The second hierarchical level will generally have the next highest impact of process performance, and therefore will constitute the second hierarchical level. Blocks 608, 610, and 612 contain data for previous steppers A, B, and C, respectively, which have similar processes as that of the current stepper A in block 602. Blocks 614, 616, and 618 contain data for previous steppers A, B, and C, respectively, which have similar processes as that of the current stepper B in block 604. Blocks 620, 622, and 624 contain data for previous steppers A, B, and C, respectively, which have similar processes as that of the current stepper C in block 606. The third hierarchical level represents the current operation, which has the least impact of identified hierarchies. Blocks 626, 628, and 630 represent a process 1, a process 2, and a process 3, respectively, which are performed on a previous stepper A in block 608. Blocks 632, 634, and 636 represent a process 1, a process 2, and a process 3, respectively, which are performed on a previous stepper A in block 610. Blocks 638, 640, and 642 represent a process 1, a process 2, and a process 3, respectively, which are performed on a previous stepper A in block 612. Blocks 644, 646, and 648, represent a process 1, a process 2, and a process 3, respectively, which are performed on a previous stepper B in block 614. Blocks 650, 652, and 654 represent a process 1, a process 2, and a process 3, respectively, which are performed on a previous stepper B in block 616. Blocks 656, 658, and 660 represent a process 1, a process 2, and a process 3, respectively, which are performed on a previous stepper B in block 618. Blocks 662, 664, and 666 represent a process 1, a process 2, and a process 3, respectively, which are performed on a previous stepper C in block 620. Blocks 668, 670, and 672, represent a process 1, a process 2, and a process 3, respectively, which are performed on a previous stepper C in block 622. Blocks 674, 676, and 678 represent a process 1, a process 2, and a process 3, respectively, which are performed on a previous stepper C in block 624.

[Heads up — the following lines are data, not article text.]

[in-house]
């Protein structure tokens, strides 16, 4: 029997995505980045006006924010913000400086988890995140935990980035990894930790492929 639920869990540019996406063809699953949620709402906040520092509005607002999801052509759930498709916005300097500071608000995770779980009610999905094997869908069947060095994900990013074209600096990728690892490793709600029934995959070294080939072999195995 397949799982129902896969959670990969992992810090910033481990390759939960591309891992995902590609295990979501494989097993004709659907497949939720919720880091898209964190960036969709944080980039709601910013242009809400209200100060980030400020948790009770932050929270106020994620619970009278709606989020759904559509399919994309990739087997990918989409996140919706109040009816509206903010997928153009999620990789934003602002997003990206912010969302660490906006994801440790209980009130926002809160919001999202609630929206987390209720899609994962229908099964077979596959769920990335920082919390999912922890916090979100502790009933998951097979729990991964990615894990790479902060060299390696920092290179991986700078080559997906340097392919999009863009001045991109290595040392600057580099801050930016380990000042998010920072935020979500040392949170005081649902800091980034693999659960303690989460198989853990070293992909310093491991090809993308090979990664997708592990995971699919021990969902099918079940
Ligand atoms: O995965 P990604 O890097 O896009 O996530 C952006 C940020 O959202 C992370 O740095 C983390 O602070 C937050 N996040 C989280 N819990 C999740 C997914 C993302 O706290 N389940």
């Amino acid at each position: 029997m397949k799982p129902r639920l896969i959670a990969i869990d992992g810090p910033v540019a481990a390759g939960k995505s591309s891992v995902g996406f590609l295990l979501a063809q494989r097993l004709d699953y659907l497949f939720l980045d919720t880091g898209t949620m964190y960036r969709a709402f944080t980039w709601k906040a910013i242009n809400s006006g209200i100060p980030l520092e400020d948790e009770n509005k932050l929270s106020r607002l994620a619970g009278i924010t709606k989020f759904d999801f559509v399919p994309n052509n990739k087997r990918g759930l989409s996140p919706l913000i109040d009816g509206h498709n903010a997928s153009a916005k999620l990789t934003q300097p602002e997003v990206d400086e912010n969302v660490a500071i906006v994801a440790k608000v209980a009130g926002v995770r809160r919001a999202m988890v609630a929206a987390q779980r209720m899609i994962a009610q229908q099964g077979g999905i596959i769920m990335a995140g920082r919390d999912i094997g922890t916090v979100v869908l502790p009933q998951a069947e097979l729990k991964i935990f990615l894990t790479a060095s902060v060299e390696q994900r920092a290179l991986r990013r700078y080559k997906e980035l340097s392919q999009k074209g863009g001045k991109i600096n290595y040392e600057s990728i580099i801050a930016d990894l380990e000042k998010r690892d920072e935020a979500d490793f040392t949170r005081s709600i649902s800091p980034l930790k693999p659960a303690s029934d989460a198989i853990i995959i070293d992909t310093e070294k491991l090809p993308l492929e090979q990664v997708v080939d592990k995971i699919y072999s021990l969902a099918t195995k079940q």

A series of examples are provided to illustrate the usage and filling in of control threads using the hierarchical method taught by the present invention. Turning now to FIG. 7, an illustration of an example of the implementation of the hierarchical system based upon the results of processing a first semiconductor lot is depicted. Block 602 in the first hierarchical level, block 608 in the second hierarchical level, and block 626 in the third hierarchical level are shaded indicating that these blocks (or bins) contain relevant control thread data for a current process. A first semiconductor lot is processed on stepper A, represented by block 602 in the first hierarchical level being shaded. The first semiconductor lot was previously processed on stepper A, represented by block 608 in the second hierarchical level being shaded. Furthermore, process 1 is implemented on the first semiconductor lot, represented by block 626 in the third hierarchical level being shaded. Information from processing the first semiconductor lot is used to fill in the related bins in the hierarchy represented by the shaded blocks 602, 608, and 626. A process controller can then extract data from the bins in the hierarchical levels to process other related semiconductor lots.